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Figure 12

The gridded interface intact (a) and separated along the interface (b)

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Figure 13

Boundary treatment at the east face of the parent duct

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Figure 14

Boundary treatment at the west face of daughter duct 2

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Figure 15

Prediction, using the standard model, of the variation over exhalation of the concentration of nitrogen at the inlet to generation 0 (the trachea).

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Figure 4

The effect of changes in bifurcation model parameters r and η (see Eq. 9) on the average asymmetry (see text for definition) of the model acinus

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Figure 5

Volumes of and flow rates into the upper (solid line) and lower lung (broken line) regions for VFRC = 3700ml and VT = 1000ml α = 0.581, β = 0.4 and γ = 0.425

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Figure 6

Variation of first-breath phase III slope, S1III , for nitrogen, helium and SF6 with φ, the fraction of the area associated with the alveolar volume, which is added to the duct flow area. See text for definition of φ.

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Figure 7

The effect of changes in bifurcation model parameters r and η (see Eq. 9) on the predicted value of the first-breath phase III slope, S1III , for nitrogen, helium, and SF6. Included for reference are the experimental values of S1III due to Crawford [8]

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Figure 8

Effect of various combinations of ventilation parameters on SnIII with breath number for nitrogen. α=(VU)FRC/VFRC, where (VU)FRC is the volume of the upper lung region at FRC; β=(VU)T/VT, where (VU)T is the tidal volume entering the upper lung region; and FSU/L  = flow sequence factor between the upper and lower regions (see Eq. 4. [□] = experimental data of Crawford [8]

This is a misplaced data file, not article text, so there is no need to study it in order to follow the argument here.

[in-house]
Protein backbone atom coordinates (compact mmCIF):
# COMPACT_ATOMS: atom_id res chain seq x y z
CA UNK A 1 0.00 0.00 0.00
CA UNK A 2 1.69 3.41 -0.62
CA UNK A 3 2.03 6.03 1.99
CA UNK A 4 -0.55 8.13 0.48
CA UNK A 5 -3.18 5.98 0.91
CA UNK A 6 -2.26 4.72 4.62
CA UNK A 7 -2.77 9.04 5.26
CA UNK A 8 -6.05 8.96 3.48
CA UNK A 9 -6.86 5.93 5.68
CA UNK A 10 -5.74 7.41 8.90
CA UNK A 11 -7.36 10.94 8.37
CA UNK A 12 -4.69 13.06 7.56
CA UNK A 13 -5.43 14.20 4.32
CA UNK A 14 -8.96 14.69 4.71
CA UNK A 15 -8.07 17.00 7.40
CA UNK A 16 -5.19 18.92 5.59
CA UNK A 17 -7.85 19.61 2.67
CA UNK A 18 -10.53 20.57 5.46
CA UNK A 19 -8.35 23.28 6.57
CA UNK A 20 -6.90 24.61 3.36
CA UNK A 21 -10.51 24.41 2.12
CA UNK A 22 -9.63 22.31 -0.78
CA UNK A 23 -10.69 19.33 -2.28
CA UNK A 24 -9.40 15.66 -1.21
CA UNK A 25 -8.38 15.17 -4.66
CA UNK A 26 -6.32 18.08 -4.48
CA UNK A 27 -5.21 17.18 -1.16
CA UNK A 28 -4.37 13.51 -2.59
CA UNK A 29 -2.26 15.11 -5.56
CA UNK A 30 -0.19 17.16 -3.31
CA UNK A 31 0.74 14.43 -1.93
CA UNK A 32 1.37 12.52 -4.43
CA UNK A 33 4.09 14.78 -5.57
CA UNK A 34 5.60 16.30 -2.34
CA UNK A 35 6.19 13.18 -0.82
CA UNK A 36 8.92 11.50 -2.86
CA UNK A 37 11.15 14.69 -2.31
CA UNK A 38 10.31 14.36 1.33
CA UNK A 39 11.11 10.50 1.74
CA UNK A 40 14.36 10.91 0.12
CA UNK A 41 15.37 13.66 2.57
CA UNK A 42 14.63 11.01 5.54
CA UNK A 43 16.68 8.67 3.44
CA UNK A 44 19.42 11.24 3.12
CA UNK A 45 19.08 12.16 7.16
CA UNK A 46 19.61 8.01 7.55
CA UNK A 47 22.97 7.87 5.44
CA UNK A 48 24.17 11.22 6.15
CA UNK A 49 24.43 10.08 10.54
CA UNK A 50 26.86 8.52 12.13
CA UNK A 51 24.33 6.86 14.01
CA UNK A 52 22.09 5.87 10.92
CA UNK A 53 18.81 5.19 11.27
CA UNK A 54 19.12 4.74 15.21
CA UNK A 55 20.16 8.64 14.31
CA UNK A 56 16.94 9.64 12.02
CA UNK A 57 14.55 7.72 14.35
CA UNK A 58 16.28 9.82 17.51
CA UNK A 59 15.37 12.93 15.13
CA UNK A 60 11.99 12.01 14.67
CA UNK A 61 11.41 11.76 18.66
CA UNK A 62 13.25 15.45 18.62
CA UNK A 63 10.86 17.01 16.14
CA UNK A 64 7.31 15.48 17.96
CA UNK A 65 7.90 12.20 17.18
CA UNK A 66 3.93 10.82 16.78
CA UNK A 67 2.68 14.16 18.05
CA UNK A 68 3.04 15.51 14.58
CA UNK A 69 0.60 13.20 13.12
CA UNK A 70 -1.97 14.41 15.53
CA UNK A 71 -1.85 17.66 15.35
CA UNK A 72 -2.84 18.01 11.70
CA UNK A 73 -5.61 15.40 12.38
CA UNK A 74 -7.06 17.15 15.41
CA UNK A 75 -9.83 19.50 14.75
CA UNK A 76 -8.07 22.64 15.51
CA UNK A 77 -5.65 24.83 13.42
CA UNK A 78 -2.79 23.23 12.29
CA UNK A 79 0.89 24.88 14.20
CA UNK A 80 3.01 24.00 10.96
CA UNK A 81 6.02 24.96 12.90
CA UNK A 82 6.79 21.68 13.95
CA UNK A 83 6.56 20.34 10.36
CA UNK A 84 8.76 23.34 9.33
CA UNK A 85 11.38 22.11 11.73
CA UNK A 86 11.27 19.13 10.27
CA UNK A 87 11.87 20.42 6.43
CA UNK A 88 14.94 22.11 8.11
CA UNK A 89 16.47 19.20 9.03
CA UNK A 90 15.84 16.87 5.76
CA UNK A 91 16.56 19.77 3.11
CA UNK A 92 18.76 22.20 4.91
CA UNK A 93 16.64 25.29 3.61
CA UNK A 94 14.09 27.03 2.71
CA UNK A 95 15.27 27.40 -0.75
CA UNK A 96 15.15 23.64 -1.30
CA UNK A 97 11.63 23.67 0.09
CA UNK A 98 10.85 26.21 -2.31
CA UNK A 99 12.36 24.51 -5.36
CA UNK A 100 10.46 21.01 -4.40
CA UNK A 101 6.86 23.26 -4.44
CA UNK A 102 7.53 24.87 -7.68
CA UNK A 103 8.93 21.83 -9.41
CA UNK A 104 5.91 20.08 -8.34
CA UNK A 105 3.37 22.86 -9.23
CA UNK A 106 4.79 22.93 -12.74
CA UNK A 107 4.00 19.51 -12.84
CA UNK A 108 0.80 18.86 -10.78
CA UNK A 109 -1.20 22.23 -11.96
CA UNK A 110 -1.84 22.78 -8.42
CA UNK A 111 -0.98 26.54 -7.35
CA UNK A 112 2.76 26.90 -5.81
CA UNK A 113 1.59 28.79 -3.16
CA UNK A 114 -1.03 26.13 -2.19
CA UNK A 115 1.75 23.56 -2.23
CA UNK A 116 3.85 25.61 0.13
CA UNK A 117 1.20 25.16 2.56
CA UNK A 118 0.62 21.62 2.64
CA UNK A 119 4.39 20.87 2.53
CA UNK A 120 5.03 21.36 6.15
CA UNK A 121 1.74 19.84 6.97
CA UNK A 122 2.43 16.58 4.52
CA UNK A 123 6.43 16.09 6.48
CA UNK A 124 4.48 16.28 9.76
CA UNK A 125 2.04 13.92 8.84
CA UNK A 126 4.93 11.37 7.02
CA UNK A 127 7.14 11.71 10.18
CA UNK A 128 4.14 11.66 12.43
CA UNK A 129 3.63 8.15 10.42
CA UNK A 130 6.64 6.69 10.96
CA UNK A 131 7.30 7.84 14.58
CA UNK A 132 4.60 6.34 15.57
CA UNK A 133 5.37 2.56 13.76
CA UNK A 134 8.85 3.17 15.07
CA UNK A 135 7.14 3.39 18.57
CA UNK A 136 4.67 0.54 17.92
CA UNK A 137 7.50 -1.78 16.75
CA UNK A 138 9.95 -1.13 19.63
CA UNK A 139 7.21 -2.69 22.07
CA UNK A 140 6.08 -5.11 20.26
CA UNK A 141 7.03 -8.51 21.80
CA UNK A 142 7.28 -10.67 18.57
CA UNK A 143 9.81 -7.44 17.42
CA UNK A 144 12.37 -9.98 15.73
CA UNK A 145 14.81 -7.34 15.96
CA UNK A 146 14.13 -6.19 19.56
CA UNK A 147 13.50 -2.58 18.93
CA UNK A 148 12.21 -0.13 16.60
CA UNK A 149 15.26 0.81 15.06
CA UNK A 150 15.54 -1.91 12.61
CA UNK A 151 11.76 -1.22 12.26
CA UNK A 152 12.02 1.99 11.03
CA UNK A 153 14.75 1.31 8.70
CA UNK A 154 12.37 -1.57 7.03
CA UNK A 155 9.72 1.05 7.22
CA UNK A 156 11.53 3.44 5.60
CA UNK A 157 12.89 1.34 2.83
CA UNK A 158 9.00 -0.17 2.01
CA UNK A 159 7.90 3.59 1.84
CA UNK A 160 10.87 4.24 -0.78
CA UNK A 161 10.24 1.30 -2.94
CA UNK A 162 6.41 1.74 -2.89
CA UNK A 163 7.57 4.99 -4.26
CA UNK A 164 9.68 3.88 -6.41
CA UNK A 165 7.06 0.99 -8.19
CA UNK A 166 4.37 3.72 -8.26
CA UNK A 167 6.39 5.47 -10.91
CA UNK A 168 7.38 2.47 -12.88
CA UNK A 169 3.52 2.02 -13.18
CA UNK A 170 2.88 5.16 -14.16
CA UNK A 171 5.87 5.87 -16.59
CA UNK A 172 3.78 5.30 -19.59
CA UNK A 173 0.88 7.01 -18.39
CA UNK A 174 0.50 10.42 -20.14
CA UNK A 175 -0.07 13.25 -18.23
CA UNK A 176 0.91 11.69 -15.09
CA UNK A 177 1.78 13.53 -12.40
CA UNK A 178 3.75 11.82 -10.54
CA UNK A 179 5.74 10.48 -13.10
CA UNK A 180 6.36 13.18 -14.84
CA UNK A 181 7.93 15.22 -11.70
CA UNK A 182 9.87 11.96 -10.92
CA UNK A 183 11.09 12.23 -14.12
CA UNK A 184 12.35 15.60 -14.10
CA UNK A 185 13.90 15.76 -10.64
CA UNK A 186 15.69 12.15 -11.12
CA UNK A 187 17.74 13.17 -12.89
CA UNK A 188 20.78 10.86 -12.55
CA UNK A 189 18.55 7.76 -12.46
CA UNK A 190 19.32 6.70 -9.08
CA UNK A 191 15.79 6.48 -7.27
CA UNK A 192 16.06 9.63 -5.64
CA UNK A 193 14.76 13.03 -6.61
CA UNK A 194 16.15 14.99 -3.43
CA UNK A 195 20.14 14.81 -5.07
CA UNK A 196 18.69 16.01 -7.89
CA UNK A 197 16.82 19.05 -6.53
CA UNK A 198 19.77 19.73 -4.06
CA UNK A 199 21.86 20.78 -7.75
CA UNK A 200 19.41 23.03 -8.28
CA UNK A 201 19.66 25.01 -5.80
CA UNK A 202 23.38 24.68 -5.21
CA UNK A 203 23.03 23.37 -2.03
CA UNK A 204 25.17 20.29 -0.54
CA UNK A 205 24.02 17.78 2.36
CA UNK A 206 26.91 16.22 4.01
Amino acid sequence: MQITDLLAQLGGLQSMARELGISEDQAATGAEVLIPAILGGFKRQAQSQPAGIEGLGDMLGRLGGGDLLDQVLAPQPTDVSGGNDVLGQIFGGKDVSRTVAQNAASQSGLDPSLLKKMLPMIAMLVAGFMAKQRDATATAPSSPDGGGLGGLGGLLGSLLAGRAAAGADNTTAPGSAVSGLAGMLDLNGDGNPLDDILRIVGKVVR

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Figure 10

Predicted variation of SnIII with breath number for nitrogen for various configurations of the model. (a) -▴- asymmetric conducting airways (r = 0.326, η = 3), asymmetric acinar airways (r = 0.326, η = 7.5), and heterogeneous interregional ventilation (α = 0.581, β = 0.4 and γ = 0.425); i.e., the standard model. (b) -Δ- asymmetric conducting airways (r = 0.326, η = 3), asymmetric acinar airways (r = 0.326, η = 7.5), and homogeneous ventilation (α=β=γ=0.5). (c) -▪- asymmetric conducting airways(r = 0.326, η = 3), symmetric acinar airways (r = 0.5, η = 7.5) and heterogeneous interregional ventilation (α = 0.581, β = 0.4 and γ = 0.425). (d) -□- asymmetric conducting airways (r = 0.326, η = 3), symmetric acinar airways (r = 0.5, η = 7.5) and homogeneous ventilation (α=β=γ=0.5). (e) -¯- symmetric conducting airways (r = 0.5, η = 3), symmetric acinar airways (r = 0.5, η = 7.5) and homogeneous interregional ventilation (α=β=γ=0.5). Experimental data (□) taken from Fig. 3 of Crawford [8]. (All above predictions had φ = 0.5 and no gas exchange.)

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Figure 11

Typical duct of length lD and one-dimensional grid (a) and detail of a grid cell (b). Dummy cells are used to implement boundary conditions and transfer data from neighboring ducts.